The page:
Sciatica is a painful symptom of an impinged sciatic nerve. Sometimes the flare-ups can be very short lived, and other times they happen multiple times over days or weeks, depending on what is occurring in the lumbar spine that’s causing these episodes. While sciatica can resolve itself at times, there are other times it needs to be treated so that it doesn’t get worse. The way to treat it is to get to the root of the problem.
Nonsurgical Sciatica Treatment
Nonsurgical sciatica treatment is designed to relieve pain and any other symptoms that result from the nerve root being compressed. There are many options available for treating sciatica, such as:
- Pain medications – Over-the-counter medications, such as ibuprofen, are effective in alleviating pain and the inflammation that can lead to pressure on the nerve root. Muscle relaxants can also help since tightened or swollen muscles can be the reason behind the sciatic nerve being compressed.
- Heat and ice – Heat and ice packs may need to be used to alleviate the pain, especially when it first starts. You can place ice on the lumbar area of the affected side for 20 minutes and then apply heat for 20 minutes. This should be done every two hours.
- Steroid injections – Steroid injections can relieve the inflammation, thus relieving the pain. The injection goes straight to the affected area around the sciatic nerve so that the inflammation can be addressed. While the injection is temporary, it is effective in providing relief.
- Chiropractic care – Manual manipulation can address the issue that is causing the pressure on the sciatic nerve.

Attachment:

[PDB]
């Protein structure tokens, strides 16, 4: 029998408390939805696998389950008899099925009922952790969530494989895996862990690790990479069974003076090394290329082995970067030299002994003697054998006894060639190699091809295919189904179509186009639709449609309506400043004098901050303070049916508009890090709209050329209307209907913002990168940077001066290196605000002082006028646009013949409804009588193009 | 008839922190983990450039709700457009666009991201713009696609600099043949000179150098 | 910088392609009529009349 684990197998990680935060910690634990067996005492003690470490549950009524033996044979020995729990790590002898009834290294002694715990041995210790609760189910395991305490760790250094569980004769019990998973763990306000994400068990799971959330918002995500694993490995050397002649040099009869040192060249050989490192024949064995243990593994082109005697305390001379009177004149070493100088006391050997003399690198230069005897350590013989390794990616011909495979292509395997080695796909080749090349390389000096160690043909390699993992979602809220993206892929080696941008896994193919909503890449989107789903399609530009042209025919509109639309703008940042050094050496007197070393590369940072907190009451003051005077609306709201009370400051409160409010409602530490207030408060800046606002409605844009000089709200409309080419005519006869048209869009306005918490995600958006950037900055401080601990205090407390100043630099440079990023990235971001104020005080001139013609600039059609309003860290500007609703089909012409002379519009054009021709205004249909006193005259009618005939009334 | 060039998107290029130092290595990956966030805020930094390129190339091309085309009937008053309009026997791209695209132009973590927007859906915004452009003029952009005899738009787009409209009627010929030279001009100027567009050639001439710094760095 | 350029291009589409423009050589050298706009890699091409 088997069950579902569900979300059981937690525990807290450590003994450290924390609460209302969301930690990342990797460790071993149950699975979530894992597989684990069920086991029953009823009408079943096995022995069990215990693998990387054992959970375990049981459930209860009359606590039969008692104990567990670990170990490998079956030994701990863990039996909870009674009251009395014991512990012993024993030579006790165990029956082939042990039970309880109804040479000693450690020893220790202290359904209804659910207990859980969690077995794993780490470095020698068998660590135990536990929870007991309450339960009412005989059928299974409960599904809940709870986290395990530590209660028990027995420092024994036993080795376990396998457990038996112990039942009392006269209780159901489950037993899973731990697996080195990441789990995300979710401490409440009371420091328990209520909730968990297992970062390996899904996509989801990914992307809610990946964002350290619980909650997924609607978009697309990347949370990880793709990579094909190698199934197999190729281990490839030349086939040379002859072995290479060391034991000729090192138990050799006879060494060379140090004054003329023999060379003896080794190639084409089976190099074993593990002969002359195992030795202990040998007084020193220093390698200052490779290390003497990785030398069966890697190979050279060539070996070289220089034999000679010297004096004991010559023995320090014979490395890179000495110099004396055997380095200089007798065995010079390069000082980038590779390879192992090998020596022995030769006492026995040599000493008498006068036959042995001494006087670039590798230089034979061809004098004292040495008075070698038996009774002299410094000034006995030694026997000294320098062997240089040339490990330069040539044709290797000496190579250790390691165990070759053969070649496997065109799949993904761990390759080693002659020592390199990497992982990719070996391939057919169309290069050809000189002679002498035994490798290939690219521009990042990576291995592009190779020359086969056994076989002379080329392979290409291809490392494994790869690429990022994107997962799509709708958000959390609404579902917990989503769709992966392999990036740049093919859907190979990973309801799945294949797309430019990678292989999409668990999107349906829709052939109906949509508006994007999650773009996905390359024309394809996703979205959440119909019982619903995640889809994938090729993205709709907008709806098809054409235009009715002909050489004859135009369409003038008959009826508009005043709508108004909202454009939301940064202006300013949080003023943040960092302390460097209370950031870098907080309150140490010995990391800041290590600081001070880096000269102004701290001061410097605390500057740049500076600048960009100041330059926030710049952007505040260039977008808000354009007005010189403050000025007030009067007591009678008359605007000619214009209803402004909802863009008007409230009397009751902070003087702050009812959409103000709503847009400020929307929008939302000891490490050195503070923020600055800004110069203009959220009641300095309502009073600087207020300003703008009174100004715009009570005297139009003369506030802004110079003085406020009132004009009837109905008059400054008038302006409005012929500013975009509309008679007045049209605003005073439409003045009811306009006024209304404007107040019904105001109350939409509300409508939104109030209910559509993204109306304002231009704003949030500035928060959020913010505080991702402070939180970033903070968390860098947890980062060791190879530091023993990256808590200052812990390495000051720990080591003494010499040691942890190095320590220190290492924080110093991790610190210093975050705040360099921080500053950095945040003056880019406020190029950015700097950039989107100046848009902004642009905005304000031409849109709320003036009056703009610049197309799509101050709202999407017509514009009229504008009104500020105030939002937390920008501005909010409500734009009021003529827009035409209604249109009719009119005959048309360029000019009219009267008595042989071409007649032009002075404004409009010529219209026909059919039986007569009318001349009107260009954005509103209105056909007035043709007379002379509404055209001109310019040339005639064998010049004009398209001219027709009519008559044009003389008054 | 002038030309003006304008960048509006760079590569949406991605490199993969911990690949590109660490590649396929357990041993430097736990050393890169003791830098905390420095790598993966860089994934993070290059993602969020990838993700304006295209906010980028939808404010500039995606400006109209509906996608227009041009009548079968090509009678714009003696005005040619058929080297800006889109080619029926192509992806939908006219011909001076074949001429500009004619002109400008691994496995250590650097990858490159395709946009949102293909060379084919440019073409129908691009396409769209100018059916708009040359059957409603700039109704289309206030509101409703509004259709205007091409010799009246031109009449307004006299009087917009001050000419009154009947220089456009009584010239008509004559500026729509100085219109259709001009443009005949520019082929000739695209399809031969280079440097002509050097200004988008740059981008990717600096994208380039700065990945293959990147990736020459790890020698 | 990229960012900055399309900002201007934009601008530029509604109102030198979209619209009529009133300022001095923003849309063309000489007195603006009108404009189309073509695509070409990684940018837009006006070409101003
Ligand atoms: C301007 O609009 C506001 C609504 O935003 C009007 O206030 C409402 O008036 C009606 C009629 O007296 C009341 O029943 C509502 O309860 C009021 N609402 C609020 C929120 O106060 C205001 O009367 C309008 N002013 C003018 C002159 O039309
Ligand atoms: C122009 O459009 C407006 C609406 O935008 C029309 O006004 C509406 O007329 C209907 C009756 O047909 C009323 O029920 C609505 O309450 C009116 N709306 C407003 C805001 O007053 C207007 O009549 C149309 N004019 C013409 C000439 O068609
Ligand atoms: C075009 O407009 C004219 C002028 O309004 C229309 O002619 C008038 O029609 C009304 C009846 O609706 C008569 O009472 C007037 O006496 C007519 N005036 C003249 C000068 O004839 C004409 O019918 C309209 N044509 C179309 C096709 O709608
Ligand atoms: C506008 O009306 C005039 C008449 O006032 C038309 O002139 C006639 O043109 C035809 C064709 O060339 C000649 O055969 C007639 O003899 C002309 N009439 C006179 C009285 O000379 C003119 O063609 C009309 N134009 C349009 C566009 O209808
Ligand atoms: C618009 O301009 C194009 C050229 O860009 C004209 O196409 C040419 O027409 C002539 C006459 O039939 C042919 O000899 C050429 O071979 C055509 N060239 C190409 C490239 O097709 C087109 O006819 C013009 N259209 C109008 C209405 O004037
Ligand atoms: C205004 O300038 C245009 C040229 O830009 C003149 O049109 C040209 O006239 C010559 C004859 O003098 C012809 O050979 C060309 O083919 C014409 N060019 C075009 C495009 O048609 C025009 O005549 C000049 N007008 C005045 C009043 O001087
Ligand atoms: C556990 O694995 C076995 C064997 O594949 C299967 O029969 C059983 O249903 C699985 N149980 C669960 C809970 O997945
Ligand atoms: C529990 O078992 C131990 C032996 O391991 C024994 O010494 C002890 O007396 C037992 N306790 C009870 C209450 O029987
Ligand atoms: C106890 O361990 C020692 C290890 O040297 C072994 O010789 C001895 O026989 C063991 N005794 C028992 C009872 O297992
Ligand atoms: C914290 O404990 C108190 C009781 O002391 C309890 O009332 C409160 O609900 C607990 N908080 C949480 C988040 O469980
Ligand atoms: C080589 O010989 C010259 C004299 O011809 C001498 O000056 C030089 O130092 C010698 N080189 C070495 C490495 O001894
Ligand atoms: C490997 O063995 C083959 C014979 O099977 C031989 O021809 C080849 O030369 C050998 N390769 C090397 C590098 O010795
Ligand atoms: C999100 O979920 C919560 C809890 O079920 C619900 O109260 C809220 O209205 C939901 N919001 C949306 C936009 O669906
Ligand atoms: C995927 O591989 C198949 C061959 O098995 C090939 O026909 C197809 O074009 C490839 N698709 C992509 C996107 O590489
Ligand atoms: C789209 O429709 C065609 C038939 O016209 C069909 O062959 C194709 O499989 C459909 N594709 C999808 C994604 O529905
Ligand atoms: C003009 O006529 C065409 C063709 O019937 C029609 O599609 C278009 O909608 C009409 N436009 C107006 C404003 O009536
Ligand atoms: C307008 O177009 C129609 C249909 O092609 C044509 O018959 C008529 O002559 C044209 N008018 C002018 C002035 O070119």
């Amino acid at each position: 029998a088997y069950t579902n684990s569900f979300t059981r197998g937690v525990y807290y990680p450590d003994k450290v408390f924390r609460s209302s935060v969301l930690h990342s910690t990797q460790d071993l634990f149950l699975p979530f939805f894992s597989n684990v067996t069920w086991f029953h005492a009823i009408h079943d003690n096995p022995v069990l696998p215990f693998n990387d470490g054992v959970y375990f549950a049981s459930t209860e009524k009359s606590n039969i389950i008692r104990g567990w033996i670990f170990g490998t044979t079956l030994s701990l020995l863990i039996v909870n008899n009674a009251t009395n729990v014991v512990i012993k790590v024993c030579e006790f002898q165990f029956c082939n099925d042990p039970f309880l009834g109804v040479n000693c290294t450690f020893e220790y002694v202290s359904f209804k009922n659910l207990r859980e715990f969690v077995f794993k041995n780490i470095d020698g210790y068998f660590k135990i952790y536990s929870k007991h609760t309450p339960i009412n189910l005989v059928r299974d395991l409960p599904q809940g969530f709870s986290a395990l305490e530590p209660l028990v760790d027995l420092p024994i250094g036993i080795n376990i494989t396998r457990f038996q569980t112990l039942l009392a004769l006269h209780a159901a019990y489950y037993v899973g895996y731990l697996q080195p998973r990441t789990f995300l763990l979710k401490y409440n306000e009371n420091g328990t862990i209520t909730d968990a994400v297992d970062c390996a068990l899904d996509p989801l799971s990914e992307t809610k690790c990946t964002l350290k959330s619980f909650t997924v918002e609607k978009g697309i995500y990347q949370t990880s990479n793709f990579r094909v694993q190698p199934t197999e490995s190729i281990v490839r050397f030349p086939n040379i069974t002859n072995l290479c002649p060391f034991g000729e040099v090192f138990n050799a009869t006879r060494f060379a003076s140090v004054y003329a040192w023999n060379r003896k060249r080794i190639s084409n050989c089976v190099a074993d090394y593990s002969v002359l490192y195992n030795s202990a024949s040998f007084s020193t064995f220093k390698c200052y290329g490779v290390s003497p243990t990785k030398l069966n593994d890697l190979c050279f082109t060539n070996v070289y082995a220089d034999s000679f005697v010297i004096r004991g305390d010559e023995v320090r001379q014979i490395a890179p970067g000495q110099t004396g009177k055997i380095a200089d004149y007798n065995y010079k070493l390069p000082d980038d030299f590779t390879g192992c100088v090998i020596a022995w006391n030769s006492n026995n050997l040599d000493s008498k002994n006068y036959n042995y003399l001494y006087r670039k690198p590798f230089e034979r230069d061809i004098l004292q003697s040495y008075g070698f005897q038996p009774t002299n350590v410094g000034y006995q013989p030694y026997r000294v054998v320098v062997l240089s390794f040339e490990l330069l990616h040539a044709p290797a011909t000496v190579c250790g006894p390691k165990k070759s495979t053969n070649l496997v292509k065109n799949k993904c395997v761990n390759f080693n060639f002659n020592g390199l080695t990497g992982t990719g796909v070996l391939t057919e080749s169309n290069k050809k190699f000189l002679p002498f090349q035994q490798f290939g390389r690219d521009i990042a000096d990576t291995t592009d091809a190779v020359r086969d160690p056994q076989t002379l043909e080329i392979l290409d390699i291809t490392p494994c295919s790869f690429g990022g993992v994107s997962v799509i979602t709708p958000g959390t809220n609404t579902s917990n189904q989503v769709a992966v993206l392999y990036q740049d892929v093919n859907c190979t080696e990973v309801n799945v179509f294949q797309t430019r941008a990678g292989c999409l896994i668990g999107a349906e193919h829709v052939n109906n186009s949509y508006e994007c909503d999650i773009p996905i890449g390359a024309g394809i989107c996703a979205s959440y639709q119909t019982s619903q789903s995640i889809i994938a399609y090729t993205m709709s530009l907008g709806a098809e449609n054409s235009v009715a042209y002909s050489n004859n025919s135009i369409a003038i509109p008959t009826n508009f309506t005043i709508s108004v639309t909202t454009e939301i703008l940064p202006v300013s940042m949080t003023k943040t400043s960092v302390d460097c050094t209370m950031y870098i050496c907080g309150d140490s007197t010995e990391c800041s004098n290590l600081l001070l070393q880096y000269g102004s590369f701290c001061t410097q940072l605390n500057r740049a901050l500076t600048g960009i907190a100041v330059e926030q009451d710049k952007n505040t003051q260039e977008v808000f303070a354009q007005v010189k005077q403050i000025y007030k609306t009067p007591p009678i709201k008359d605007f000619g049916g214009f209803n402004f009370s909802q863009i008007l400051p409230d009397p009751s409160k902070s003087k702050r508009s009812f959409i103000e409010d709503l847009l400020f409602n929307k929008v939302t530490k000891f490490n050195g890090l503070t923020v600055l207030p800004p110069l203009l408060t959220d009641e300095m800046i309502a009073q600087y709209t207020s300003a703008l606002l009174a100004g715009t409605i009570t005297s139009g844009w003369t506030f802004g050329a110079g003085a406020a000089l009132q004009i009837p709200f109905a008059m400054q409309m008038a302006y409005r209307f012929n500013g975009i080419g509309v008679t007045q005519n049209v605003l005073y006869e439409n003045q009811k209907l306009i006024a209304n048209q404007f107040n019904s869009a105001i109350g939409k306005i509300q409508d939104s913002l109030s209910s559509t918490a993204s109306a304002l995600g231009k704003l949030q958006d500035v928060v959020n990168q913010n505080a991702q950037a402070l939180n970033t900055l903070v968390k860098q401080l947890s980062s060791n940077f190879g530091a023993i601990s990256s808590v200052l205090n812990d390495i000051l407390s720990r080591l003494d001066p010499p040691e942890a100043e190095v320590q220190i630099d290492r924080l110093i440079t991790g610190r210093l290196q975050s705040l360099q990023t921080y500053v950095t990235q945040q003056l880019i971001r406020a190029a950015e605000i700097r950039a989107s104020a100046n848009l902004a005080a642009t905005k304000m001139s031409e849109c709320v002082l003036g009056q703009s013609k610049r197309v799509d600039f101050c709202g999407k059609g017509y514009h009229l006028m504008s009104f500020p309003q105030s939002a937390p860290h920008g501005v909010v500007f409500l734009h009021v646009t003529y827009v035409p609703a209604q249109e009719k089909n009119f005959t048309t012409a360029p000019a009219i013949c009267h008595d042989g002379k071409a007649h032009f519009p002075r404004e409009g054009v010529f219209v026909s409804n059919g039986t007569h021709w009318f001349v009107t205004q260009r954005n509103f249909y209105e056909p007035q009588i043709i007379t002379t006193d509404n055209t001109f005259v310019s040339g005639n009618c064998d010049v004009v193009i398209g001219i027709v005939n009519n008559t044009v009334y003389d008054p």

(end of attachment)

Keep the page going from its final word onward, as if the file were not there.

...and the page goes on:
- Acupuncture – This is an alternative treatment method that many people state has been effective for them. The FDA has approved acupuncture for the treatment of back pain.
- Massage therapy – Massage therapy has proven to be quite effective due to increasing blood flow to the affected area.
- Physical therapy and exercise – This addresses the cause of the pain. Sometimes strengthening the affected area can make a significant difference in the number of flare-ups.
When Surgery Is Considered
There are times where surgery may need to be considered. If leg pain has persisted for up to six weeks or more, nonsurgical methods have been unsuccessful, and the patient’s ability to carry out everyday activities is limited, surgery may be an option. Surgery is mostly for those who are experiencing loss of bowel or bladder control or progressive leg weakness. The two main types of surgery that are used to address the issue are microdiscectomy and lumbar laminectomy.
Microdiscectomy addresses disc herniation in the lumbar spine and involves the removal of a portion of the affected disc so that pressure on the nerve can be relieved. Lumbar laminectomy involves the removal of a portion of disc material or bone that may be pinching the nerve root. Keep in mind that surgery is your decision and no one else’s. Make sure the risks and benefits are first discussed with your doctor so that you can make an informed decision.